Monday, July 30, 2012

Validity: When the Holy Spirit Stays Home...

I recently re-discovered a quote from one of my favorite liturgists and authors, Adrian Fortescue. The quote is from his book "The Greek Fathers": "People who are not theologians never seem to understand how little intention is wanted for a sacrament (the point applies equally to minister and subject). The "implicit intention of doing what Christ instituted" means so vague and small a thing that one can hardly help having it -- unless one deliberately excludes it. At the time when every one was talking about Anglican orders numbers of Catholics confused intention with faith. Faith is not wanted. It is heresy to say that it is (this was the error of St Cyprian and Firmilian against which Pope Stephen I 254-257 protested). A man may have utterly wrong, heretical, and blasphemous views about a sacrament and yet confer or receive it quite validly."

This is important, because validity is the sacred cow of the ISM. Without valid apostolic succession, the sacraments offered by a priest are invalid. I have been quite scrupulous about sacraments in the past, and continue to be so to a large degree. My theological education, which is patently Western, has always maintained that matter, form, and intent are essential to the valid confection of a sacrament. Matter is the touching of the head with the hands (or hand for diaconate), form is the wording within the preface (in the Western rite) indicating what is being done, and intent is to do what the church intends. That is it. This is relatively simple and reasonably difficult to "mess up."

Now, this post is not intended to get into the murky world of what is the correct form. Traditionalists have been arguing this since the Pontifical of Paul VI appeared and, specifically, if the form for the consecration of bishops truly confers ordination in comparison to the traditional form. For the sake of this post we will generically assume that any form indicating what is taking place will suffice, whatever your view happens to be on this subject.

The issue of this blog post is when other requirements are attached that are historically inaccurate and unnecessary. For instance, it has been repeated ad nauseam that Utrecht requires that a bishop be elected for a specific church. It is unnecessary, although desirable to some, that the clergy and laity be involved in the election of bishops. To require such would invalidate the episcopate of the Roman Catholic and some Orthodox churches. Furthermore, the Church has a long tradition of missionary bishops (St. Boniface!) who are consecrated for no particular population (but with the expectation of the conversion of a populace), bishops of monasteries, administrative bishops who have no direct charge, etc. Depending on your view, this may or may not be desirable. The point, however, is that oikonomia allows for the continuation of the apostolic succession. Holy Mother Utrecht herself derives her orders from a so-called "titular bishop."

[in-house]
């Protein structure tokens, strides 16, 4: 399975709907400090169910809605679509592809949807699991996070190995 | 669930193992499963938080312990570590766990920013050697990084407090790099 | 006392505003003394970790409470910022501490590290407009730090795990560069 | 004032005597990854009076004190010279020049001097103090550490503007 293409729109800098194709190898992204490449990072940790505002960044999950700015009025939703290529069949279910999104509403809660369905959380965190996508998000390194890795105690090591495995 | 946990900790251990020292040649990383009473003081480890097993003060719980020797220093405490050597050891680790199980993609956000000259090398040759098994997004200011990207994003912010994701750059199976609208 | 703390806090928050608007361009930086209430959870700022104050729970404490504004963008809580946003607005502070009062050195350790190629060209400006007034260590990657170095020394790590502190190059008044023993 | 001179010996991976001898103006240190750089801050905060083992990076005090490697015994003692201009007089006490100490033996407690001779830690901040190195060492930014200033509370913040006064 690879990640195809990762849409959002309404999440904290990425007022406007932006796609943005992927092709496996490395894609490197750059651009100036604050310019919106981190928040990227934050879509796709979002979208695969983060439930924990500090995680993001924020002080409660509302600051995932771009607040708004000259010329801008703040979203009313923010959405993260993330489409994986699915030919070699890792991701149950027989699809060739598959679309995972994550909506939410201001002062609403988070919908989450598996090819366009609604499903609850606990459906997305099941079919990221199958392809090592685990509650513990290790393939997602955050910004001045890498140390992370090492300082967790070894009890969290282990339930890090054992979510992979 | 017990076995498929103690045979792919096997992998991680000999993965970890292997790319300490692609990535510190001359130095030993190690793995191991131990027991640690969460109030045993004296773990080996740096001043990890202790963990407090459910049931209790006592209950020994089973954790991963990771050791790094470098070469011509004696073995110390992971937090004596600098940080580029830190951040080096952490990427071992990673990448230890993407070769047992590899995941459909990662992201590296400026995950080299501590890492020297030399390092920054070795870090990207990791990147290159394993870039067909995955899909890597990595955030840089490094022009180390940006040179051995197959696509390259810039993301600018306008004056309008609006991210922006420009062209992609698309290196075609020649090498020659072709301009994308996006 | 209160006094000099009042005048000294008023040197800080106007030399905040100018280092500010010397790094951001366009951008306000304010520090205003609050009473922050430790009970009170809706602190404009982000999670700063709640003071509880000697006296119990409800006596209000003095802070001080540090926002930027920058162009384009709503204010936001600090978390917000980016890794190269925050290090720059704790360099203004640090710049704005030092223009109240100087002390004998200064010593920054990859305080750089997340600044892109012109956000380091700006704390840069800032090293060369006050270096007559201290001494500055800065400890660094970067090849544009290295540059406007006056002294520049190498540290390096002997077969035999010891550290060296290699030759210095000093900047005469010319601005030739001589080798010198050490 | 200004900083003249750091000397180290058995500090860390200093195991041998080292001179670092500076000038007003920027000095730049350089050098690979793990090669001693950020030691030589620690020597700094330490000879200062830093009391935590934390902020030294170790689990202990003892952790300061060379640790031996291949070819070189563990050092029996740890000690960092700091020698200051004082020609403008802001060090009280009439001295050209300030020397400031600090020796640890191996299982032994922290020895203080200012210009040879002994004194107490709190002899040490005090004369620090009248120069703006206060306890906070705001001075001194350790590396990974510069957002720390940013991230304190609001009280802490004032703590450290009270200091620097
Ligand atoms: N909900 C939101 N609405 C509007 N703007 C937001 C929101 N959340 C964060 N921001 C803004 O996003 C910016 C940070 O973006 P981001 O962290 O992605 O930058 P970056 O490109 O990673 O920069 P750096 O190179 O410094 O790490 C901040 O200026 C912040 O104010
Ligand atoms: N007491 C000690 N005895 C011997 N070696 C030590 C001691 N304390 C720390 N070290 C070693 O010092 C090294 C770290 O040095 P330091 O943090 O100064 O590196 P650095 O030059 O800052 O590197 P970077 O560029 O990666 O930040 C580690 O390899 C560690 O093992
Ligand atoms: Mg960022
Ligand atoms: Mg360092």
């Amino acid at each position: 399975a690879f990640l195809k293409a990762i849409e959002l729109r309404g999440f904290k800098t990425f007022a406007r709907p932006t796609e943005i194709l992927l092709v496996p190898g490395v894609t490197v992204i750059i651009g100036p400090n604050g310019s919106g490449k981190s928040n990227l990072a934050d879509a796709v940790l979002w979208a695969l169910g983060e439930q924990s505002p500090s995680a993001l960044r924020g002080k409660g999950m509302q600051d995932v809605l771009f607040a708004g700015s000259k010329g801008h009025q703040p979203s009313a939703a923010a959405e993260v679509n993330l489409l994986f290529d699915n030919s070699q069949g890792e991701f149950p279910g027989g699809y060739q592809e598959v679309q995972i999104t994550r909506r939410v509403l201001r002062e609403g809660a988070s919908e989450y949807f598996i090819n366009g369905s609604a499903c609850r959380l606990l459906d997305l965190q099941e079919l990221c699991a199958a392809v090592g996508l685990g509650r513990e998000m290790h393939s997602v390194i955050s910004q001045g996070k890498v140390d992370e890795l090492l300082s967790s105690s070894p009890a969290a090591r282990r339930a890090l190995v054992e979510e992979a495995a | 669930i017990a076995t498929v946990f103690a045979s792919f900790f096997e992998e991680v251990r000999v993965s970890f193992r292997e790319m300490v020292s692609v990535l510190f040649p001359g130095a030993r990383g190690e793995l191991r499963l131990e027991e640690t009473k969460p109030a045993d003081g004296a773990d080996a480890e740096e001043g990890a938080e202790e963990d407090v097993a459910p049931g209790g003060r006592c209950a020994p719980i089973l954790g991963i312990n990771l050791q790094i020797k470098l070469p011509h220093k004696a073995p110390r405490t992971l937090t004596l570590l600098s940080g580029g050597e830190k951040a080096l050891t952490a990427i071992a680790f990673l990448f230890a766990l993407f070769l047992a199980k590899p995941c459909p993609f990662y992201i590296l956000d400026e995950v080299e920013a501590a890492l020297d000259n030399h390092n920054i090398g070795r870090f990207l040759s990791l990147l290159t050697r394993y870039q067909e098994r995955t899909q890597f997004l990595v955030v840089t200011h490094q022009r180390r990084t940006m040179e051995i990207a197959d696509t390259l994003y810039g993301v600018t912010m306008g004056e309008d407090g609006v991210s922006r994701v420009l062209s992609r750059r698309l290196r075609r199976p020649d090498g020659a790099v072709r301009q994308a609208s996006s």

Now, because individuals are validly consecrated without a charge does not mean that it is not desirable. No one bishop "owns" the apostolic succession, as the apostolic tradition of the church is complementary to the tactile succession. That is, to do what the church intends. Being consecrated for a specific church creates a larger sense of accountability as well. When St. Ignatius of Antioch wrote "Where the bishop is, there is the church," it was not carte blanche for every egomaniacal sociopath bishop to justify their authority.

Will things aways be done according to the most desirable practice? No. Will people still be healed, the Most Blessed Sacrament be celebrated, the Good News still be preached, and grace be conferred? Yes. Even a scrupulous person like the humble writer can believe that message!

This is a faithful saying: If a man desires the position of a bishop, he desires a good work. A bishop then must be blameless, the husband of one wife, temperate, sober-minded, of good behavior, hospitable, able to teach; not given to wine, not violent, not greedy for money, but gentle, not quarrelsome, not covetous; one who rules his own house well, having his children in submission with all reverence (for if a man does not know how to rule his own house, how will he take care of the church of God?); not a novice, lest being puffed up with pride he fall into the same condemnation as the devil. Moreover he must have a good testimony among those who are outside, lest he fall into reproach and the snare of the devil.

Wednesday, July 25, 2012

Thank You for Being a Friend...